Algoma parish’s Rosary Society marks 150 years

By Jeff Kurowski | The Compass | February 26, 2020

Bishop Ricken joins St. Mary Rosary Society for Mass to mark milestone

ALGOMA — One hundred and fifty years of service was celebrated on Sunday, Feb. 23, at St. Mary Church. Bishop David Ricken presided at a Mass marking the milestone anniversary of the parish’s Rosary Society.

Bishop David Ricken and Fr. Alvan Amadi, administrator of St. Mary Parish in Algoma, stand with members of the St. Mary Rosary Society following Mass Feb. 23. The society was formed in 1870, 10 years after St. Mary Parish was established. Its purpose is to foster devotion to the rosary and to serve the parish community. (Sam Lucero | The Compass)

In February of 1870, 10 years after Bohemian settlers established a congregation in Ahnapee (the town’s original name, which was changed to Algoma in 1899), the Rosary Society was organized. The primary objective for the original members was to furnish articles for the church, including altar linens, vestments and candles. Today, according to the description on the parish website, “The Rosary Society seeks to foster devotion to the rosary and serve the interest of our St. Mary Parish Community with spiritual and corporal works of mercy.”

In recognition of 150 years, member Jane Michalik chronicled the history of the Rosary Society. The organization was responsible for the church being dedicated to the Immaculate Conception of the Blessed Mary. The first church was built in 1863. When a new church was constructed in 1872, the Rosary Society pledged a larger donation than the St. Joseph Society, so St. Mary was selected as the name at their request.

“For 150 years, prayer has served this organization,” said Bishop Ricken in his homily. “In fact, it could be said that any parish flourishes to the degree that prayer is going on inside of the parish, and so I think we owe an awful lot to these women of the Rosary Society and their predecessors, who have maintained their presence of prayer and devotion to the Blessed Mother here at St. Mary’s.”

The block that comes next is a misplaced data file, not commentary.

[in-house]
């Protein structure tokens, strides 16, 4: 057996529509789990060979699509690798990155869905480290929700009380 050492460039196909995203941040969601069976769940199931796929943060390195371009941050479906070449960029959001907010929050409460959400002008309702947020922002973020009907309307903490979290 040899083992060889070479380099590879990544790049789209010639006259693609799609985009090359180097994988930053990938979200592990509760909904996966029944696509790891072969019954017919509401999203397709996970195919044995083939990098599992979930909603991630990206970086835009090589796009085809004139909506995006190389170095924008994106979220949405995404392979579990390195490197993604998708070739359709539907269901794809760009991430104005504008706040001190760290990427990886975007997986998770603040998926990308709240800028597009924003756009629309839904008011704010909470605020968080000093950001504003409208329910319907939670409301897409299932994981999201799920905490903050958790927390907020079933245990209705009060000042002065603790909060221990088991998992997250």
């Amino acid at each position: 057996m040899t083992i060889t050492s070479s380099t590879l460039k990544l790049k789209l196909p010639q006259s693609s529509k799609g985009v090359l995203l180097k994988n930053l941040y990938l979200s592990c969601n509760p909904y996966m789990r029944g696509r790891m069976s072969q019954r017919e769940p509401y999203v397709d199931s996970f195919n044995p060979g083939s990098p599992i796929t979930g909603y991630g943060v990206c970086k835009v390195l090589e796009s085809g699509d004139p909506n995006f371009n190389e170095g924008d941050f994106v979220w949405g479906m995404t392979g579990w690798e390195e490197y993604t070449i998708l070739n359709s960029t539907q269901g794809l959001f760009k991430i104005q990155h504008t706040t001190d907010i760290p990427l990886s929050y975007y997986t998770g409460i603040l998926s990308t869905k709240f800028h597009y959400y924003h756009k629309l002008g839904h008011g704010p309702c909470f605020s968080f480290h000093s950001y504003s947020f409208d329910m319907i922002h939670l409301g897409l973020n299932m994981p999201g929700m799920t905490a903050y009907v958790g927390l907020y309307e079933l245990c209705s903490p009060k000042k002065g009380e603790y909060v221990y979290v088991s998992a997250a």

Rosary Society business in the early years was conducted in German. In 1895, the first minutes were recorded in both German and English. Since 1907, business has been conducted in English only.

Membership started with the married women of the parish. In the 1930s, membership was approximately 150. In 1944, unmarried women, 35 years and older, were invited to join. Membership peaked at more than 400 by 1956. Today, women of all ages are invited to join. The society currently has 115 members.

Society meetings are held on the first Thursday of each month with the exception of July and August. The rosary is recited at the start of each business meeting. A social follows.

The Rosary Society took on an expanded prayer role during the World War II years. Members prayed daily for peace and supported local men serving in the military. Christmas cards and rosaries were sent to soldiers, and a Mass kit was purchased for a military chaplain. Members also collected and packed clothing for war relief countries over the years.

Hosting dinners for special occasions has been a function of the Rosary Society. An Easter sale and dinner on Easter Monday traces back to as early as 1903. Dinners were served for parish sons who returned to celebrate their first Masses after being ordained to the priesthood. The Rosary Society also has provided meals after funeral liturgies and for socials following confirmation Masses.

Acts of charity and fundraising are staples for the Rosary Society. During the Great Depression, members did mission work. For many years, the Rosary Society made quilts from old suits and overcoats for missions.

Society members have supported the homebound, sick and needy, including assembling and delivering Christmas baskets, visiting hospitals and homes, and sending cards. The society has sponsored seminarians and students attending Camp Tekakwitha. Funds raised by the Rosary Society have also been used for furnishing and maintaining the parish kitchen, the rectory, the sisters’ home, church renovations and parish debt relief. To commemorate 150 years, the Rosary Society is working on a fundraiser, a “150th Anniversary Cookbook.”

Judi Ortlieb, current president of the St. Mary Parish Rosary Society, credits the “many strong leaders in the past” for the organization’s longevity. She also points to the support of Fr. Alvan Amadi, administrator at St. Mary Parish.

“I love what the Rosary Society is all about. We have a great group of ladies and I love working with them,” said Ortlieb. “I hope and pray that we continue to grow, serve our parish and families, and our Lord for another 150 years.”


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